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January 18, 2019 

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MARGINAL PROPENSITY TO CONSUME: The proportion of each additional dollar of household income that is used for consumption expenditures. Or alternatively, this is the change in consumption expenditures due to a change in disposable income. Abbreviated MPC, the marginal propensity to consume is the slope of the consumption or propensity-to-consume line that forms the foundation for Keynesian economics. As such, it also takes center stage for the slope of the aggregate expenditure line and the multiplier effect. The sum of the marginal propensity to consume and the related concept, the marginal propensity to save, is equal to one.

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WELFARE: An assortment of programs that provide assistance to the poor. The cornerstone of our welfare system is Aid to Families with Dependent Children (AFDC), which was created by the Social Security Act (1935). It provides cash benefits to assist needy families with children under the age of 18. Funding comes partly from the federal government and partly from states. Because states also administer their own programs, benefits and qualification criteria differ from state to state. A second part of the welfare system, one that's run entirely by the federal government, is Supplemental Security Income (SSI). This program provides cash benefits to elderly, blind, and disabled in addition to any benefits received through the Social Security system. Our welfare system includes a whole bunch of additional benefits, including Medicaid, food stamps, low-cost housing, school lunches, job training, day care, and earned-income tax credits.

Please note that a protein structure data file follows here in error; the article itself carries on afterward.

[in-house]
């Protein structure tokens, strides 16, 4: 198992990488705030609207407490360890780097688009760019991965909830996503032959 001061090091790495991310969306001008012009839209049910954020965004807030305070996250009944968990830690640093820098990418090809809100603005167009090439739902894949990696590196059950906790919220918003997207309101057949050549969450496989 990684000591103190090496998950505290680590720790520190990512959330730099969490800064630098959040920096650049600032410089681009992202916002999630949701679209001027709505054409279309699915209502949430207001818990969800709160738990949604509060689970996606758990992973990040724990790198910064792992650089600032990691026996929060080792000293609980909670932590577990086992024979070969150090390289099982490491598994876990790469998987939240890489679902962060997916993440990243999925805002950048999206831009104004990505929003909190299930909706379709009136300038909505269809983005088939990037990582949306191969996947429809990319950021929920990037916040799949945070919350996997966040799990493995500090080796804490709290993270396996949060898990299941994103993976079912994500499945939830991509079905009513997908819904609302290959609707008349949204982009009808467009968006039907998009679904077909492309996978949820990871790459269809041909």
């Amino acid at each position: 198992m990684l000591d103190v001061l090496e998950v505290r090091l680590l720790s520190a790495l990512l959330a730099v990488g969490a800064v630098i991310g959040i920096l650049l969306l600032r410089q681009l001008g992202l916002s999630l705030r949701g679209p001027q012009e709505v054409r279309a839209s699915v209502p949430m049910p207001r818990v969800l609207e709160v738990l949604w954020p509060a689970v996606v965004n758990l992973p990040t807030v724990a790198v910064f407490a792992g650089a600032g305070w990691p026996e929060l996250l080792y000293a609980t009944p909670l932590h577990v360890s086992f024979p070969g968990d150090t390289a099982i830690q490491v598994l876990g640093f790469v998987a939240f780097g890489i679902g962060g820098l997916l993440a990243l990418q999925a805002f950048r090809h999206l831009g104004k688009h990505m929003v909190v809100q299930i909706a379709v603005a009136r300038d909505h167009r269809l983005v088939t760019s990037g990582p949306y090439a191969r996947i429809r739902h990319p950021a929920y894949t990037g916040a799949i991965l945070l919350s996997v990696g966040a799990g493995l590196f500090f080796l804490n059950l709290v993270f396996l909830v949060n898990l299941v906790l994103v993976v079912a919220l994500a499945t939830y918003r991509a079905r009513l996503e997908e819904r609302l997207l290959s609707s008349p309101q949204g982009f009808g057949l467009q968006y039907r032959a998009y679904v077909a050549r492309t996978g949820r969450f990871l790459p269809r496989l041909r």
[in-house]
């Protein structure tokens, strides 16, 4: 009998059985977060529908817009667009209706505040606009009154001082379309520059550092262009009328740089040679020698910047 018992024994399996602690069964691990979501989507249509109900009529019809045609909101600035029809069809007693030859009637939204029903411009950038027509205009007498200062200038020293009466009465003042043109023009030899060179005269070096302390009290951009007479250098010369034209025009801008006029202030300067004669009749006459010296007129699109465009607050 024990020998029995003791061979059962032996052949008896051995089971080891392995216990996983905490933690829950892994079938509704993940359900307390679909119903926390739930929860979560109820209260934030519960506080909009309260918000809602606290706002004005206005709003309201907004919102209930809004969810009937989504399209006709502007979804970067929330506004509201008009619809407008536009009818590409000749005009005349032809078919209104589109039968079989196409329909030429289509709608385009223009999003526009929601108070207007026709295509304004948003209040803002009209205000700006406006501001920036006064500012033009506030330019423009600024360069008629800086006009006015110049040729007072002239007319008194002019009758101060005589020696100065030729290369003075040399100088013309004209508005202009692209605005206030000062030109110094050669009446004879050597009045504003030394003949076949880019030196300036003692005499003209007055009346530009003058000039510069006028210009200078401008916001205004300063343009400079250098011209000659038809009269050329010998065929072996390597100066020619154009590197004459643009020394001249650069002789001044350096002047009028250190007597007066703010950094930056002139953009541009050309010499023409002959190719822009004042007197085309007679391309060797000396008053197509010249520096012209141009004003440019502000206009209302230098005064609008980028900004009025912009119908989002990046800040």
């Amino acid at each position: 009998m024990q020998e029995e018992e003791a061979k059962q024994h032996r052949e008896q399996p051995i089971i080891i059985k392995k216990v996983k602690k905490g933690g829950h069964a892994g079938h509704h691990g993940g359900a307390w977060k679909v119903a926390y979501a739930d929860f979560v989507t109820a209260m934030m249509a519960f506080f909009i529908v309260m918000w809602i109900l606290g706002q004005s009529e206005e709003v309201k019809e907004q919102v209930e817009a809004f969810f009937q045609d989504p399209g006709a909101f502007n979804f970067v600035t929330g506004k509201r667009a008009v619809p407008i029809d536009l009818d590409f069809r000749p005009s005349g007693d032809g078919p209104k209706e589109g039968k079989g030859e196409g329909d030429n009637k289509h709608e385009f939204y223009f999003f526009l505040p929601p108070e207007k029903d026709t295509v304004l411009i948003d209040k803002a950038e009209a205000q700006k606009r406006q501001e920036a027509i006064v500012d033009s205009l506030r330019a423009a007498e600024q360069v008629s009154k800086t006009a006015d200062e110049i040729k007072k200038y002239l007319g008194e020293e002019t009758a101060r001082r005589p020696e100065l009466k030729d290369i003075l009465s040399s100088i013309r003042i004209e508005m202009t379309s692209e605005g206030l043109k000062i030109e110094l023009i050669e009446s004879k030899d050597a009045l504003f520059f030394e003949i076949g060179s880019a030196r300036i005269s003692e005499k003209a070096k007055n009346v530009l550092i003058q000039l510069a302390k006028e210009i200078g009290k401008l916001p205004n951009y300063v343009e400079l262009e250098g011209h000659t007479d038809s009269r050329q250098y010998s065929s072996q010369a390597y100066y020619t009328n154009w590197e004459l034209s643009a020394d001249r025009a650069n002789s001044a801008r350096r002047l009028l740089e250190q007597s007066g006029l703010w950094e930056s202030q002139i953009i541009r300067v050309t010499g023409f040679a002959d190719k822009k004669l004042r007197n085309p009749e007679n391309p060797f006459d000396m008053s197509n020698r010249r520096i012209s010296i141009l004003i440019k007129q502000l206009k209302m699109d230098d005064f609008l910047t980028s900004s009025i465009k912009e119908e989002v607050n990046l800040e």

See also | poverty | Social Security | transfer payment |


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FRACTIONAL-RESERVE BANKING

A method of banking activity in which banks keep less than 100 percent of their deposits in the form of bank reserves and use the rest for interest-paying loans. Fractional-reserve banking makes it possible for banks to function as profit-seeking financial intermediaries (matching up lenders and borrowers) while ensuring the safety and liquidity of deposits, especially checkable deposits that are part of the economy's money supply.

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